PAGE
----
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### Abstract

Abstract

The current kerosene fuel used in aviation turbines is tightly controlled to a well defined specification. This fuel specification is a result of the past 50 years of simultaneous research and development between the aviation turbine industry, especially the combustion system, and kerosene jet fuel chemistry.

Recently, there has been a ground swell of interest in alternative fuels for aviation, where the fuels can be made from a variety of feedstocks and processes. The chemistry and composition of species within future alternative fuels will change from the current kerosene jet fuel specifications; therefore research has been carried out looking at the effects of some of the fundamental component species that will be found in potential future fuels. The fuels being researched in this programme have been specifically chosen to look like fuels that could be produced in the gas-to-liquid (GTL) plants currently under construction in Qatar.

Tests were conducted on the Rolls-Royce plc TRL3 sub-atmospheric altitude ignition facility in Derby, UK. The facility was operated at simulated altitude conditions of combustor air inlet pressure and temperature, and fuel inlet conditions to represent combustor conditions following flame-out during high altitude cruise. The gas turbine combustion, ignition and stability characteristics were studied by measurement of the successful ignition and flame stability using a series of GTL SPK-type fuels. The combustor under test was a multi-sector representation of an advanced gas turbine combustor and fuel injector.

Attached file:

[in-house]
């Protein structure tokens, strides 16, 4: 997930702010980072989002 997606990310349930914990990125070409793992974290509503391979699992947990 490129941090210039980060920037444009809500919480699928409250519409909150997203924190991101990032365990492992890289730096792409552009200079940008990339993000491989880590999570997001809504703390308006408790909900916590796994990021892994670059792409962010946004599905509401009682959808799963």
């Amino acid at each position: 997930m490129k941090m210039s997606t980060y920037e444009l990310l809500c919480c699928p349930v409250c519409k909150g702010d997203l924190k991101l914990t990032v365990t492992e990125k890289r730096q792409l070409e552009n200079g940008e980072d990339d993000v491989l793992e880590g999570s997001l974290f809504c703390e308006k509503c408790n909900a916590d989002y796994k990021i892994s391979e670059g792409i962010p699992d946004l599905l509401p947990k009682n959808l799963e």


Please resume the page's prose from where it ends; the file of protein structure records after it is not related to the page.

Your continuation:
The GTL SPK-type fuels were selected to generate a pseudo-design of experiments (DoE) matrix in which the iso- to normal- paraffin ratio, cyclic paraffin content and carbon number range were varied in order to isolate the effects of each. Tests were conducted at combinations of air mass flow rate and fuel-air ratio necessary to map the regimes of successful ignition and flame stability.

Results for all the fuels tested showed no deterioration to the weak boundary of the ignition regime, or the weak extinction limits within the scatter of the experimental method. Evidence was found that 100% GTL SPK from Shell's production facility in Bintulu, Malaysia, as well as one of the DoE blends, have greater ignition performance at simulated altitude conditions.

/content/papers/10.5339/qfarf.2010.EEP16
2010-12-13
2020-09-20